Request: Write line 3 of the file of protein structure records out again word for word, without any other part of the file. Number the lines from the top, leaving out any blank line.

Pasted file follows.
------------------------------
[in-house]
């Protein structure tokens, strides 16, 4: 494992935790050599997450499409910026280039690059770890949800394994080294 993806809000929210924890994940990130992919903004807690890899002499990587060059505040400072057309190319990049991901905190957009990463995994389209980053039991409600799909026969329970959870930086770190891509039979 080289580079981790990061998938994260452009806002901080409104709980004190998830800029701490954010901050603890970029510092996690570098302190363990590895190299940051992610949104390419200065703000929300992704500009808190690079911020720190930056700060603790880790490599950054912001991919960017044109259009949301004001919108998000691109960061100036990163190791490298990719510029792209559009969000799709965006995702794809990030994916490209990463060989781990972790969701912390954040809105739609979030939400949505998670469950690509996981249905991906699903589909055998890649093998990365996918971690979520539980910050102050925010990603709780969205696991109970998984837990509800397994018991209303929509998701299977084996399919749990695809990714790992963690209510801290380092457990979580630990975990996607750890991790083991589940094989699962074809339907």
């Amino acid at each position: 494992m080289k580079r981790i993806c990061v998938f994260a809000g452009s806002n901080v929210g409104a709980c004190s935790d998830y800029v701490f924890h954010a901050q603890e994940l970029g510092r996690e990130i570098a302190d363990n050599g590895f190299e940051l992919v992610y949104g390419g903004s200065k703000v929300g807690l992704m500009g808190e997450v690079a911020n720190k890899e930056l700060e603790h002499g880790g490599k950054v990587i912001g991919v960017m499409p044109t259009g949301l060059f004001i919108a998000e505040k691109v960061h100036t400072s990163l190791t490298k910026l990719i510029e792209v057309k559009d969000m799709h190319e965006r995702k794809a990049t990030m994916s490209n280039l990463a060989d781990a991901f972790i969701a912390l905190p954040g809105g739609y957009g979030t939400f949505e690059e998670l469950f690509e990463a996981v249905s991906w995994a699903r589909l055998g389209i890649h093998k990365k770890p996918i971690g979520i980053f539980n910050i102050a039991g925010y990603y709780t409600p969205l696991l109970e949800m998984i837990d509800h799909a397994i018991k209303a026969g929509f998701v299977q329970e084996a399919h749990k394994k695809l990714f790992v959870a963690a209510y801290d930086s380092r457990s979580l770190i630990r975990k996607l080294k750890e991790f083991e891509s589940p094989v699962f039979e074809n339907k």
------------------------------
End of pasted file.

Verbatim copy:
């Amino acid at each position: 494992m080289k580079r981790i993806c990061v998938f994260a809000g452009s806002n901080v929210g409104a709980c004190s935790d998830y800029v701490f924890h954010a901050q603890e994940l970029g510092r996690e990130i570098a302190d363990n050599g590895f190299e940051l992919v992610y949104g390419g903004s200065k703000v929300g807690l992704m500009g808190e997450v690079a911020n720190k890899e930056l700060e603790h002499g880790g490599k950054v990587i912001g991919v960017m499409p044109t259009g949301l060059f004001i919108a998000e505040k691109v960061h100036t400072s990163l190791t490298k910026l990719i510029e792209v057309k559009d969000m799709h190319e965006r995702k794809a990049t990030m994916s490209n280039l990463a060989d781990a991901f972790i969701a912390l905190p954040g809105g739609y957009g979030t939400f949505e690059e998670l469950f690509e990463a996981v249905s991906w995994a699903r589909l055998g389209i890649h093998k990365k770890p996918i971690g979520i980053f539980n910050i102050a039991g925010y990603y709780t409600p969205l696991l109970e949800m998984i837990d509800h799909a397994i018991k209303a026969g929509f998701v299977q329970e084996a399919h749990k394994k695809l990714f790992v959870a963690a209510y801290d930086s380092r457990s979580l770190i630990r975990k996607l080294k750890e991790f083991e891509s589940p094989v699962f039979e074809n339907k």